DEAR ABBY: I cannot tell you how thrilled I was when I read your column in the Desert Sun (Palm Springs, Calif.) and saw the piece titled "In Memory of Beau." It must have been sent to you by one of your readers without the name of the author - me! Abby, I wrote that piece in 1948. The story behind it:
I held my beloved pet in my arms while the vet gave her a merciful needle. I made an awful fool of myself in the vet's office, but it was the last service I could provide a pet so dear to my heart. I had picked her up at a sad time in my life during a Reno snowstorm in 1935. For the next 13 years she was my constant companion, until she became so sick and feeble I could not bear to see her suffer for another day.After she was put to sleep, the dog's prayer almost wrote itself. And in the show business tradition, God gave me the strength to do my Sunday evening TV show on NBC.
By the way, my dog's name was Skippy, but somewhere along the way, someone titled my piece "In Memory of Beau." I purposely did not use Skippy's name because I wanted this to be a dog's prayer - anybody's dog. And whether I receive credit or not doesn't matter; it gives me more satisfaction than I can express to imagine how many readers of your column may be helped by my words.
The version you published is quite good - I have no complaints - but I am enclosing the original piece, just for you, Abby, exactly as I wrote it. - BETH HARRIS, PALM SPRINGS, CALIF.
DEAR BETH: I was delighted to receive your letter, and very much appreciated receiving the original version of your piece. But it's not just for me. It deserves to be published for everyone, exactly as you wrote it. And here it is:
A Dog's Prayer
By Beth Norman Harris
Treat me kindly my beloved master, for no heart in all the world is more grateful for kindness than the loving heart of me.
Do not break my spirit with a stick, or though I should lick your hand between the blows, your patience and understanding will more quickly teach me the things you would have me do.
Speak to me often, for your voice is the world's sweetest music, as you must know by the fierce wagging of my tail when your footstep falls upon my waiting ear.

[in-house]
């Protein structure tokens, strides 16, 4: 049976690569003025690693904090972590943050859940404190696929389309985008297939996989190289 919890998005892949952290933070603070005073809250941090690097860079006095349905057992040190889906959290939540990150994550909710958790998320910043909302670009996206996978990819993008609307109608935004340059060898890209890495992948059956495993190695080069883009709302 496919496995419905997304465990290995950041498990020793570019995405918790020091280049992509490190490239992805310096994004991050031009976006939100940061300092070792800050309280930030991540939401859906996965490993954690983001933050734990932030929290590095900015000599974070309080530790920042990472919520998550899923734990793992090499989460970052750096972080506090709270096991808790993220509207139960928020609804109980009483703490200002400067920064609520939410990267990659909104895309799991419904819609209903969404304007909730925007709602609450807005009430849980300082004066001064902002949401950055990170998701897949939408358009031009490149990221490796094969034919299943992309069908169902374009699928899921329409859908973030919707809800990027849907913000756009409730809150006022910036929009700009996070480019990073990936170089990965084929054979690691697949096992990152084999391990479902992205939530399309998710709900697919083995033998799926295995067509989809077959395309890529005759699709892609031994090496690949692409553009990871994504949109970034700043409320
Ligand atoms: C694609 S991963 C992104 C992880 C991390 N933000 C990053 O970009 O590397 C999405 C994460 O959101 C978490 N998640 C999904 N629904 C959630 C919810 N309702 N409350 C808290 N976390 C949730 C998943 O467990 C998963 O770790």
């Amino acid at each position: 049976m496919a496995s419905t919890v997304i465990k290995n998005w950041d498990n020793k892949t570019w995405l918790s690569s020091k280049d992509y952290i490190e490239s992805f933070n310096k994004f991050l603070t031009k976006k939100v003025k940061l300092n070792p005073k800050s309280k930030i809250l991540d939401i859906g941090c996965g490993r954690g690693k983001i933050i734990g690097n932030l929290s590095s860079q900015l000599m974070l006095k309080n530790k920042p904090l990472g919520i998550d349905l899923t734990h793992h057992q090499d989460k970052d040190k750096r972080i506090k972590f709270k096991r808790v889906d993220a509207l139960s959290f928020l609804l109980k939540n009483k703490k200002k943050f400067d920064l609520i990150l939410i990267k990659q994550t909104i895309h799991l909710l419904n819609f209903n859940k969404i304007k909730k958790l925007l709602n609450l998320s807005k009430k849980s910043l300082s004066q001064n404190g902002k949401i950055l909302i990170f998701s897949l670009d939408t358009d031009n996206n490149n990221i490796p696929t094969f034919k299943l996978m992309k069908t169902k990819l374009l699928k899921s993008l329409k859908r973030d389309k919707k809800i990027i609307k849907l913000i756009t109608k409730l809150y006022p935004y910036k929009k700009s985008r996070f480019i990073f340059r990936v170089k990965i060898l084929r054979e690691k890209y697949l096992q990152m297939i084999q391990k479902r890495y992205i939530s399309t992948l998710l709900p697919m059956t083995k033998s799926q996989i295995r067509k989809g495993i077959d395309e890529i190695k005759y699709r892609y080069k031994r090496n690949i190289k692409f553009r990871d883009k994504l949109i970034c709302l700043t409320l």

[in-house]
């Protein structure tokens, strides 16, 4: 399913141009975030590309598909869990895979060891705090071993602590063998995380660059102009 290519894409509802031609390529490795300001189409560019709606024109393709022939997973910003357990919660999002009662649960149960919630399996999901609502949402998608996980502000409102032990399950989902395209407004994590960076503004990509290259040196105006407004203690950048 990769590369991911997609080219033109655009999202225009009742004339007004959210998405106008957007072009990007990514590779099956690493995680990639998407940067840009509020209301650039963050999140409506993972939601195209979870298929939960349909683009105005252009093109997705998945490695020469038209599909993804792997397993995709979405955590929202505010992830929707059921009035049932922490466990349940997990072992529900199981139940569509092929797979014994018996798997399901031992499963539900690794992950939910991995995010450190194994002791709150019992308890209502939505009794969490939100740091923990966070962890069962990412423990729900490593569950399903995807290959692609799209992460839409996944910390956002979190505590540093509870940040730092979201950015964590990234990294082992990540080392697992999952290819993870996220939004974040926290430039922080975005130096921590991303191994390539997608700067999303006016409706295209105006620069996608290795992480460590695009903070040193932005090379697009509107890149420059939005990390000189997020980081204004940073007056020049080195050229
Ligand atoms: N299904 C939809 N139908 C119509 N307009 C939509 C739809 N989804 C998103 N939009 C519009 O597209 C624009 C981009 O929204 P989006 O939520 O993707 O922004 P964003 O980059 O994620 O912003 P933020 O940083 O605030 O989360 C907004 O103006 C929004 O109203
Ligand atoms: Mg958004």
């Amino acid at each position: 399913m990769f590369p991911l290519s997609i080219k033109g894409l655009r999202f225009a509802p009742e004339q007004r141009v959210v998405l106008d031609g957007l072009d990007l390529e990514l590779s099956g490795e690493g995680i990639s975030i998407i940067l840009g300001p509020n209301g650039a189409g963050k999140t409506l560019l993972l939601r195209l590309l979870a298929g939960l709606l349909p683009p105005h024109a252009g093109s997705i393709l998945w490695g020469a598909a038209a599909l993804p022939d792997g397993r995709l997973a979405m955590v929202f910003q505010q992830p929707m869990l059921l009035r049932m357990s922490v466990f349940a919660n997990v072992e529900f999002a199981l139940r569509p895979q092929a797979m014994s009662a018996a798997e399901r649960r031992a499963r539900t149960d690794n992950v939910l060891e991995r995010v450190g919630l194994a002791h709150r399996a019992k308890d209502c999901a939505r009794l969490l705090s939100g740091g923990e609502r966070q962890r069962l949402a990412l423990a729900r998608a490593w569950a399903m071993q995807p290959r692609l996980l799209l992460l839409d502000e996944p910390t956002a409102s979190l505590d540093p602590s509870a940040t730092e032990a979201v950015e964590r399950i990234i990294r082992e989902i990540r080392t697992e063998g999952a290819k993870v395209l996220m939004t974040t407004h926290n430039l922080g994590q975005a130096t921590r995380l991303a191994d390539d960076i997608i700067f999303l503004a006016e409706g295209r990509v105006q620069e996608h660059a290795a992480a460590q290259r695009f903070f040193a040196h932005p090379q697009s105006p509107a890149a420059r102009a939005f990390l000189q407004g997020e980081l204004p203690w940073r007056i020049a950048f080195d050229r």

When it is cold and wet, please take me inside...for I am now a domesticated animal, no longer used to bitter elements...and I ask no greater glory than the privilege of sitting at your feet beside the hearth...though had you no home, I would rather follow you through ice and snow than rest upon the sofest pillow inthe warmest home in all the land...for you are my god...and I am your devoted worshiper.
Keep my pan filled with fresh water, for although I should not reproach you were it dry. I cannot tell you when I suffer thirst. Feed me clean food, that I may stay well, to romp and play and do your bidding, to walk by your side, and stand ready, willing and able to protect you with my life, should your life be in danger.
And, beloved master, should the Great Master see fit to deprive me of my health or sight, do not trun me away from you. Rather hold me gently in your arms as skilled hands grant me the merciful boon of eternal rest...and I will leave you knowing with the last breath I drew, my fate was ever safest in your hands.
DEAR READERS: Apropos placing one's severly retarded child in a "home," read "Rough Road Home" by Melissa Mather. (The book, published in paperback, is available for $9.95, plus $1 for postage and handling, from Paul S. Ericksson, Middlebury, Vt. 05753.) It's a true and truly moving story of one woman's courage under adversity. I read it twice and loved it.
The facts about drugs, AIDS and how to prevent unwanted pregnancy are all in Abby's new expanded booklet, "What Every Teen Should Know." To order, send your name and address plus check or money order for $3.50 ($4 in Canada) to: Dear Abby's Teen Booklet, P.O. Box 447, Mount Morris Ill. 61054. (Postage is included.)